Association Between Body Mass Index and Mortality in an 80-Year-Old Population

Division of General Internal Medicine, Department of Health Promotion, Kyushu Dental College, Kitakyushu, Japan.
Journal of the American Geriatrics Society (Impact Factor: 4.57). 06/2007; 55(6):913-7. DOI: 10.1111/j.1532-5415.2007.01170.x
Source: PubMed


To evaluate the association between body mass index (BMI) and all-cause mortality and cardiovascular disease (CVD) in an 80-year-old population.
Cohort study.
Six hundred ninety-seven of 1,282 (54.4%) 80-year-old candidate individuals.
The dates and causes of all deaths were followed up for 4 years.
The relative hazard ratios (HRs) for all-cause mortality were lower in overweight subjects (BMI > or= 25.0) than in underweight (BMI<18.5) or normal-weight (BMI 18.5-24.9) subjects. Similarly, the HRs for mortality due to CVD in overweight subjects were 78% less (HR=0.22, 95% confidence interval (CI)=0.06-0.77) than those in underweight subjects, and those in normal weight subjects were 78% less (HR=0.22, 95% CI=0.08-0.60) than those in underweight subjects. Mortality due to CVD was 4.6 times (HR 4.64, 95% CI=1.68-12.80) as high in underweight subjects as in normal-weight subjects, and mortality due to cancers was 88% lower (HR=0.12, 95% CI=0.02-0.78) in the overweight group than in the underweight group. There were no differences in mortality due to pneumonia.
Overweight status was associated with longevity and underweight with short life, due to lower and higher mortality, respectively, from CVD and cancer.

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    • "Several independent predictors of all-cause and cardiovascular mortality have been suggested for older adults [4] [5] [6] [7] [8] [9] [10] [11] [12] such as body mass index (BMI) [4] [5]; sarcopenia [6]; cigarette smoking [7]; biomarkers such as the serum concentrations of adiponectin [8], C-reactive protein (CRP) [9], interleukin 6 [10], tumor necrosis factor α [10], and fibrinogen [11]; and leukocyte count [12]. Adiponectin is the most abundant secretory adipocyte-derived protein and is known as an insulin-sensitizing, anti-inflammatory, and antiatherogenic adipokine [13]. "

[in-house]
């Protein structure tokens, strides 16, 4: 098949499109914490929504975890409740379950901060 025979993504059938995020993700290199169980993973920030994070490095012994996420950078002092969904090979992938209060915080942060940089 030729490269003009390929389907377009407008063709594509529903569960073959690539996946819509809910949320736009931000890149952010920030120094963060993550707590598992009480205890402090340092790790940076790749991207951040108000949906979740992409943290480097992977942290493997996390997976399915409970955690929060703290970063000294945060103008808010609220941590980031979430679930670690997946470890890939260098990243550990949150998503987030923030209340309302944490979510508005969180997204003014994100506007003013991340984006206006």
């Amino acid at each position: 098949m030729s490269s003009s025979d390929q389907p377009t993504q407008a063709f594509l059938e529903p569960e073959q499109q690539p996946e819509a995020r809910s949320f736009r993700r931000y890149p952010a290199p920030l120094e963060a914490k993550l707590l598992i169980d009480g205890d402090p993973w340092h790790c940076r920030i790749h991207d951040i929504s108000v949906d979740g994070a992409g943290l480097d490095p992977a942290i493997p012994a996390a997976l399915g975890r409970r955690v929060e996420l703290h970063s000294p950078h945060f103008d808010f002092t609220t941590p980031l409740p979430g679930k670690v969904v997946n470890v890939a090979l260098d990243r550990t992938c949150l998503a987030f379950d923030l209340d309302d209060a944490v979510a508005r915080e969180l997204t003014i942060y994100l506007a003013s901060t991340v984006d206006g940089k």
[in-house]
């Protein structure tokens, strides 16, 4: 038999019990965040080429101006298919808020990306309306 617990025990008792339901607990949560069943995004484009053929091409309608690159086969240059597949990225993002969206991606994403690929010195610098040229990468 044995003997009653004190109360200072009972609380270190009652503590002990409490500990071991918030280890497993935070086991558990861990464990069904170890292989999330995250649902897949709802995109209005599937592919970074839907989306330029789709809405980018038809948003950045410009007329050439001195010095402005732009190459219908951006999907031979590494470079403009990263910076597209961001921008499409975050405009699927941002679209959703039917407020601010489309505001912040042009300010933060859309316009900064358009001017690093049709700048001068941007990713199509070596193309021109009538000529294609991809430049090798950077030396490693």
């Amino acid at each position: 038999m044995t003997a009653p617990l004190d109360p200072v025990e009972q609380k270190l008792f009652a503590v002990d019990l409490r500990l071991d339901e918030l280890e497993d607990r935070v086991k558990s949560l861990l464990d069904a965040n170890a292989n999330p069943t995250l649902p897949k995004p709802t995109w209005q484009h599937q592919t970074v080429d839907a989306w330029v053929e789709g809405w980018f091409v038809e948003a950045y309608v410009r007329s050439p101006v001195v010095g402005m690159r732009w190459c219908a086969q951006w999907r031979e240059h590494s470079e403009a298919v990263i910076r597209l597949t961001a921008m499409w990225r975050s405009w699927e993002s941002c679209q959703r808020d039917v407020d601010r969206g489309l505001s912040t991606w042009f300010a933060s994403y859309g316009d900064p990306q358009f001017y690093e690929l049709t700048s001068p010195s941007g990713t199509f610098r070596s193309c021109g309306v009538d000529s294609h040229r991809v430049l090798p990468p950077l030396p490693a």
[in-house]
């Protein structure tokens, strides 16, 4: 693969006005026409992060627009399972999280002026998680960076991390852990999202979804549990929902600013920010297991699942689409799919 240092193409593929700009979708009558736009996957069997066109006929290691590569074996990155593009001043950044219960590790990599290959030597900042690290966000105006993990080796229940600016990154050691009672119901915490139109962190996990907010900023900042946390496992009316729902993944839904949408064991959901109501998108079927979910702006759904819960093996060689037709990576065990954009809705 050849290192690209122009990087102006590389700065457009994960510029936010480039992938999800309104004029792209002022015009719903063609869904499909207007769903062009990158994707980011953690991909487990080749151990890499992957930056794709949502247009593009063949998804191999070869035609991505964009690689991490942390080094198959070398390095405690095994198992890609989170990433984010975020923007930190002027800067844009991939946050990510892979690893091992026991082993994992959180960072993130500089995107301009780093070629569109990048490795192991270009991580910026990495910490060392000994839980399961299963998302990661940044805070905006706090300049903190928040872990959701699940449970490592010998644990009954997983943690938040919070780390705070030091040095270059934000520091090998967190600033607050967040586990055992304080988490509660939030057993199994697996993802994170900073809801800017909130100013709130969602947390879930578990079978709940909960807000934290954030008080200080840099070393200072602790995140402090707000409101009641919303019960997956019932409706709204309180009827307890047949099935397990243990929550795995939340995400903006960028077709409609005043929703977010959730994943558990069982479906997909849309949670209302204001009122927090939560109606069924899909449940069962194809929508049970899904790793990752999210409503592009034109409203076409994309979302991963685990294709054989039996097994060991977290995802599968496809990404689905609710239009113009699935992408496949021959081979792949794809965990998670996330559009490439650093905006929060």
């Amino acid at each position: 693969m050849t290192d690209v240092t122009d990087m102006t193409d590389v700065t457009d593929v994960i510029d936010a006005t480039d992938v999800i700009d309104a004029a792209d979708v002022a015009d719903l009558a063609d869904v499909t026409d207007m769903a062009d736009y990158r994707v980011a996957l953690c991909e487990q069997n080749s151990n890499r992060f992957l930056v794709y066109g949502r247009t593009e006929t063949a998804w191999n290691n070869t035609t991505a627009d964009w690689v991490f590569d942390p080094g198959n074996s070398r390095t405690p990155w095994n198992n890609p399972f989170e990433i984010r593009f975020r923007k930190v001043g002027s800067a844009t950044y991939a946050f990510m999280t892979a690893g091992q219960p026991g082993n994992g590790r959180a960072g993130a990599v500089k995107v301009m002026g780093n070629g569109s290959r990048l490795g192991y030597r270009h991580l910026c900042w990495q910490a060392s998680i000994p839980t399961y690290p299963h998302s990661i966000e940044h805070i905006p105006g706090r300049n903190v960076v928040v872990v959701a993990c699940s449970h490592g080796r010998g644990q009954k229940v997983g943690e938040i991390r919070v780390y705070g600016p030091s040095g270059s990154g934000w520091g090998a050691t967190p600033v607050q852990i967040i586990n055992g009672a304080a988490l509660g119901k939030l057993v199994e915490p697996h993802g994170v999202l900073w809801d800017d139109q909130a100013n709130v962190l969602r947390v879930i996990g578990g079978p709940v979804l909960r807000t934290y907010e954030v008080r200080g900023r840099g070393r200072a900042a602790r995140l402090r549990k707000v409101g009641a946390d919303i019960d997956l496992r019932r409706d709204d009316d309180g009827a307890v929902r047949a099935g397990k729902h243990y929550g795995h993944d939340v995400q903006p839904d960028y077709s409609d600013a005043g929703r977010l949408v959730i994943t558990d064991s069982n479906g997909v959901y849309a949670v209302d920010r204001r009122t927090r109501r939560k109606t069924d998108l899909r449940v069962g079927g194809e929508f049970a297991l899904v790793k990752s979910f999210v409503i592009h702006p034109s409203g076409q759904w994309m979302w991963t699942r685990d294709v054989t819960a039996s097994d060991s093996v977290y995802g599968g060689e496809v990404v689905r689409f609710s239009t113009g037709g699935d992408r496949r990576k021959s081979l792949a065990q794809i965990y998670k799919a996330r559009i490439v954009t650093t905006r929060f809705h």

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    ABSTRACT: Background: The relationship between adiponectin concentration and mortality is unclear. We examined whether serum adiponectin concentration is associated with all-cause and cardiovascular mortality in elderly Asians. Methods: We analyzed the data for community-dwelling adults ≥65 years of age (439 men and 561 women) who were enrolled in the Korean Longitudinal Study on Health and Aging (KLoSHA) cohort in prospective manner. The baseline serum total and high molecular weight adiponectin were measured using an enzyme-linked immunosorbent assay. Using Cox regression, we determined the associations between serum adiponectin concentration and all-cause and cardiovascular mortality after adjusting for well-known cardiovascular risk factors. Results: Over a mean follow-up time of 6.2 years, 222 individuals died, and 52 deaths (23.4%) were by cardiovascular disease. After adjusting confounding factors, elevated baseline serum adiponectin concentration was independently associated with all-cause mortality (adjusted hazard ratio [HR] 1.38; 95% confidence interval [CI] 1.17-1.64) and cardiovascular mortality (HR 1.50; 1.06-2.14). We evaluated the effect modification by baseline body mass index (BMI). High serum adiponectin and low BMI were synergistically associated with increased all-cause mortality (HR 6.25; 3.08-12.71) and cardiovascular mortality (HR 13.94; 1.82-106.58). Conclusions: Higher serum adiponectin concentration was associated with increased all-cause and cardiovascular mortality in community-dwelling elderly Asian population. Our data supported the recent theory so called "adiponectin paradox". This relationship was strengthened when combined with low BMI. We suggest that measurement of adiponectin concentration and BMI together could be an additional predictive marker of survival among elderly adults.